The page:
Eli only Manning left in playoff hunt
By: By BEN WALKER, AP National Writer
IRVING, Texas (AP) — Beaten at Dallas and trounced by Green Bay, the New York Giants seemed headed to a lost season after only two games.
Well, guess what?
Eli Manning and the guys are a game away from the Super Bowl now, following a path filled with vengeance.
Having ousted the Cowboys 21-17 on Sunday, the Giants are headed to Lambeau Field aiming to knock off Brett Favre and the Packers in the NFC championship game.
“We stay with it,” linebacker Antonio Pierce said. “When everybody jumped on our backs after the first two games we didn’t fold. I don’t know what the team would have done in years past, but this year we didn’t.”
Maybe because Manning didn’t let them. And, yes, we’re talking about Eli, not Peyton.
A few hours after reigning Super Bowl MVP Peyton Manning and the Indianapolis Colts were eliminated from the playoffs, the less-heralded, often-criticized member of football’s most famous family got the biggest victory of his career.
Eli threw two touchdown passes to Amani Toomer and led another scoring drive early in the fourth quarter to give New York its ninth straight road victory.
It’s the furthest New York has advanced since the 2000 season — and it’s a huge disappointment for a Dallas team that tied a club record with 13 regular-season wins.
The Giants are a rare No. 5 seed to make the NFC title game — mainly because those clubs usually wind up playing the No. 1 seed.
And the top teams in the NFC had been never lost a division-round game under the current playoff format, which began in 1990.
Next up for New York is a chance to show Green Bay how much it has improved since a 35-13 loss at Giants Stadium on Sept. 16. The Packers led 14-13 going into the fourth quarter, then ran away with the game, sending New York to its first 0-2 start since 1996.
Packers 42, Seahawks 20
GREEN BAY, Wis. (AP) — Brett Favre somehow spun free from the Seahawks’ clutches and stumbled ahead in the snow.
Ever the gambler, he flipped a wobbly, underhanded pass that he had no business trying, let alone completing.
“That’s right!” he shouted.
Sure was, for Favre and the NFC championship-bound Green Bay Packers.
With Lambeau Field looking like a snow globe, Favre frolicked in the flurries, throwing three touchdown passes as the Packers beat Seattle 42-20 Saturday, the highest-scoring postseason game in Green Bay history.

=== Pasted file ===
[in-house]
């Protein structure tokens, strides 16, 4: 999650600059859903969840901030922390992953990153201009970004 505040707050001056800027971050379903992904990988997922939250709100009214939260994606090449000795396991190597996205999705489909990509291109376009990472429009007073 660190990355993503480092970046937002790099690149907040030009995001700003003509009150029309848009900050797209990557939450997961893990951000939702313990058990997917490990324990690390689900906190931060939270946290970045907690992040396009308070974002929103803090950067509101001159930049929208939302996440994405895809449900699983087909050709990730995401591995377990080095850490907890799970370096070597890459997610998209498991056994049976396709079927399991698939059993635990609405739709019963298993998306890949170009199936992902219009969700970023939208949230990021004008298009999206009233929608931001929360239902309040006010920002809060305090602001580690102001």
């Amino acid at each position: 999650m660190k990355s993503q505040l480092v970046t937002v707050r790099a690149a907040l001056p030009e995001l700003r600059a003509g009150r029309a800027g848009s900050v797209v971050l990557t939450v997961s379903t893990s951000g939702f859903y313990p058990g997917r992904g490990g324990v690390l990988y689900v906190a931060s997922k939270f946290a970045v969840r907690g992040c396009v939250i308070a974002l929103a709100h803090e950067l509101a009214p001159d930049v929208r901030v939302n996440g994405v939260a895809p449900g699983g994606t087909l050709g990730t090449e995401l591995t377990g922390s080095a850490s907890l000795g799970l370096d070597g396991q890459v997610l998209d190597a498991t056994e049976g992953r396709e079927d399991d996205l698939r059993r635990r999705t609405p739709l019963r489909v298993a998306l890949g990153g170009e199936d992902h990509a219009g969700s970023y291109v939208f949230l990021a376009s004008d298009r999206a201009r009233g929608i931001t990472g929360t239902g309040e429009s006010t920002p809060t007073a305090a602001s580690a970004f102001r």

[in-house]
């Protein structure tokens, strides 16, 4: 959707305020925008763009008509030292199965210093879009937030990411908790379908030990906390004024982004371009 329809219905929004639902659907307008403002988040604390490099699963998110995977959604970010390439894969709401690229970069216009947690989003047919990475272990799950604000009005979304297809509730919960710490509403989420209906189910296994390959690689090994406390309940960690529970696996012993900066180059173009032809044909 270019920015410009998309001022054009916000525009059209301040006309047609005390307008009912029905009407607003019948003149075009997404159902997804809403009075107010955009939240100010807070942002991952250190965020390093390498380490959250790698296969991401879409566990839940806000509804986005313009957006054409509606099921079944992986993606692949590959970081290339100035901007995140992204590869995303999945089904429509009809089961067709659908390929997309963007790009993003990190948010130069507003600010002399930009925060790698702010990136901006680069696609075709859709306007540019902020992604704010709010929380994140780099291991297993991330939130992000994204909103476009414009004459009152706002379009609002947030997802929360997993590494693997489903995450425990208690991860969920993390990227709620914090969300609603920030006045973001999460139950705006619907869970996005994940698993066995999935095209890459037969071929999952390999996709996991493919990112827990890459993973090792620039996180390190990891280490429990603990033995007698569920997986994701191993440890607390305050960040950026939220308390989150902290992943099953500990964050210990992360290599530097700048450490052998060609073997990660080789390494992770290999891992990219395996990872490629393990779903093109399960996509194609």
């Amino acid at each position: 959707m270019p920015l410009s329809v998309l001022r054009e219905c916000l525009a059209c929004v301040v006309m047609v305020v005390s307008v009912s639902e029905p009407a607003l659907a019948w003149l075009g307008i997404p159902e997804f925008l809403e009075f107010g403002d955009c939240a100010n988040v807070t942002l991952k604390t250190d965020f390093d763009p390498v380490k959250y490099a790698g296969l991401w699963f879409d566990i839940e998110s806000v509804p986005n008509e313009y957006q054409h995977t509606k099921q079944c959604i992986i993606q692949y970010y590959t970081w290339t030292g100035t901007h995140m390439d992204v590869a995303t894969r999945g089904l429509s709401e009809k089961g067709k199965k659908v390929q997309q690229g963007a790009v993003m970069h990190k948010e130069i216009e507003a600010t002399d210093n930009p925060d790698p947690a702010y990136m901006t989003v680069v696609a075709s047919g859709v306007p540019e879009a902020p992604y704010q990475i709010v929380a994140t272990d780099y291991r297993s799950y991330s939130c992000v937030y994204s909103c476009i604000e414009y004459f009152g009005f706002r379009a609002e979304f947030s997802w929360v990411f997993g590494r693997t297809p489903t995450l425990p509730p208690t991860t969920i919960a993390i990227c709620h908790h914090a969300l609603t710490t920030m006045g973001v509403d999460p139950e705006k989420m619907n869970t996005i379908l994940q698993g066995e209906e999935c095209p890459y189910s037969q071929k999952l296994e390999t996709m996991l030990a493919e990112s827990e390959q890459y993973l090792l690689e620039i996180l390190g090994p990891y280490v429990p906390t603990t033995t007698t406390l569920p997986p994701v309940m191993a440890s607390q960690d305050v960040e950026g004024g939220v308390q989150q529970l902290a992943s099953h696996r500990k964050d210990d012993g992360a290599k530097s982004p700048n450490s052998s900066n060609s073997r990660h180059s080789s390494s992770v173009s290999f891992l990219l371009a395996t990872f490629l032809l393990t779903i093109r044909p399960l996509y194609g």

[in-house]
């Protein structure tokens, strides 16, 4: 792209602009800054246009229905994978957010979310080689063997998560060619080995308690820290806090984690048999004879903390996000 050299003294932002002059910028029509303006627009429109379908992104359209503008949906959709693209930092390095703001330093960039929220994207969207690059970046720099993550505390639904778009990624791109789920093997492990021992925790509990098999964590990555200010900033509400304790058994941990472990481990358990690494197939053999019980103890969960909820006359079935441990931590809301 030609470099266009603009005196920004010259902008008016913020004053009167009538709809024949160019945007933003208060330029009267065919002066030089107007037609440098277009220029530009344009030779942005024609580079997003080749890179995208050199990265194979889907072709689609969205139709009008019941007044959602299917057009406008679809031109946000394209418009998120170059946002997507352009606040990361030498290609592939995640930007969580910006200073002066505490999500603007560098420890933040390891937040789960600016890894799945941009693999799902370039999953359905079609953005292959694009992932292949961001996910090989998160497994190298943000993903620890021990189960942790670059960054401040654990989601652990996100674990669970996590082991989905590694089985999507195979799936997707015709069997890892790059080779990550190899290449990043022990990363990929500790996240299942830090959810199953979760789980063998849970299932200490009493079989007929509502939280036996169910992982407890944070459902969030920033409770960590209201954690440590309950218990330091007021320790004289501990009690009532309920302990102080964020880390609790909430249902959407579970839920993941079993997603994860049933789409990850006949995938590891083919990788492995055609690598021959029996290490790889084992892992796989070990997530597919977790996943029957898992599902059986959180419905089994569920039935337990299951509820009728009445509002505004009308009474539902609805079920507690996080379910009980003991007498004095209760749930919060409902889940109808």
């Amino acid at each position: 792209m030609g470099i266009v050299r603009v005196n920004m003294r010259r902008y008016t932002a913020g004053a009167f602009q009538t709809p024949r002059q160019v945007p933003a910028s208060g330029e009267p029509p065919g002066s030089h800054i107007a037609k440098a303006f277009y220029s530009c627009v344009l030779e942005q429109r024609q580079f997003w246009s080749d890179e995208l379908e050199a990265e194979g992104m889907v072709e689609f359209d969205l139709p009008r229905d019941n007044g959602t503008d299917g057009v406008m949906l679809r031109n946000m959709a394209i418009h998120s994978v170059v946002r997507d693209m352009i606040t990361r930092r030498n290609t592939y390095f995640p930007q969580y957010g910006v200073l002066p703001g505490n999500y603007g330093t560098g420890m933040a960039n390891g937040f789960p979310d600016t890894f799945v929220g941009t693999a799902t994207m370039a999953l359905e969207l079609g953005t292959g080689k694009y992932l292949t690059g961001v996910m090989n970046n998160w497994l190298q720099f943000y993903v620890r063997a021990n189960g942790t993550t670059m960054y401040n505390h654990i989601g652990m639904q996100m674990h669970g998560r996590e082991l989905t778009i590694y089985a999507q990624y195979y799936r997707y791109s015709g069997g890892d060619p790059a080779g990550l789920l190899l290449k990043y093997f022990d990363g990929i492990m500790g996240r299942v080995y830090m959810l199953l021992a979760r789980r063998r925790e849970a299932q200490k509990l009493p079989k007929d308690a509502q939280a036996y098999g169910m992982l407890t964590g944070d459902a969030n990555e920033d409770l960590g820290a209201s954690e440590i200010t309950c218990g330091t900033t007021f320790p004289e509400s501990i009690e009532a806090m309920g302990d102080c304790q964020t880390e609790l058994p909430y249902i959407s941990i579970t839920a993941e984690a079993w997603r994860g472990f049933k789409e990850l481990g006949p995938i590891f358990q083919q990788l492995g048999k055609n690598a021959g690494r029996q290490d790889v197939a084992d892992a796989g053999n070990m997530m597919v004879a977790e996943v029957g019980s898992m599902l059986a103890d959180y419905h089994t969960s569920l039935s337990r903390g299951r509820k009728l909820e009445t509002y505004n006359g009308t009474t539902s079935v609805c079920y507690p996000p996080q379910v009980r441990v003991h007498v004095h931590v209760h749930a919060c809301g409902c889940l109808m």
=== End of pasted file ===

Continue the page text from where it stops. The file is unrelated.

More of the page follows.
This must have been the scene the 38-year-old three-time NFL MVP imagined when he decided to postpone retirement and try for another Super Bowl ring.
“It does make you appreciate it,” Favre said. “We could be 3-13 next year. Who knows? So enjoy it and try to get the most out of it.”
Ryan Grant made history, too, recovering from two fumbles that put the Packers down 14-0 after only four minutes of football.
He set a team postseason record by running for 201 yards, and scored three times. After its early slips, Green Bay scored touchdowns on six straight possessions.
“I appreciate everyone sticking with it, staying with me,” Grant said.
In the months ahead, Wisconsin might again become a wonder-land — will Favre come back again? — but for now, fans are guaranteed at least one more game.
The Packers reached the NFC title game for the first time since the 1997 season, and the largest crowd ever at Lambeau partied. Favre and favorite receiver Donald Driver started the celebration early, tossing snowballs at each other.
Favre tied his personal best for TD strikes in a postseason game, twice hitting Greg Jennings during the victory.
Favre extended his own record by throwing a touchdown pass in his 17th straight postseason game.
But his most memorable effort was the crazy toss to Donald Lee that set up another score right before halftime.
“I’m not quite as nimble as I once was,” Favre said.
Matt Hasselbeck and the Seahawks (11-7) hoped to reverse what happened the last time they were in town for the playoffs. In January 2004, the teams went to overtime and, after winning the coin toss, Hasselbeck boldly proclaimed: “We want the ball and we’re going to score!”
It didn’t quite work out that way as Al Harris soon intercepted Hasselbeck’s pass and returned it for a 52-yard TD. In fact, a picture of the play is posted right outside the Packers’ locker room.
Coming off their 35-14 win over Washington last week in the wild-card round, the Seahawks seemed primed for an upset.
“Great start,” Hasselbeck said. “But that’s just the start of the game. You’ve got to finish it.”
On Green Bay’s first play, Grant caught a pass and fumbled. Then on Seattle’s first play, Shaun Alexander plunged in from the 1.
Grant didn’t do any better a minute later, when another fumble set up Hasselbeck’s 11-yard TD strike to Bobby Engram.
“When we were down 14-0, I have to admit I was not very optimistic,” Favre said.
“I thought, ‘Oh boy, this ain’t too good,’” he said. “This is the exact game I didn’t want to be in.”
At that point, it seemed as if only a Lambeau leap of faith would bring back Green Bay. But when the snow started to pile up, so did the points for the Packers.
It was 14-all after the first quarter, and Green Bay led 28-17 at halftime.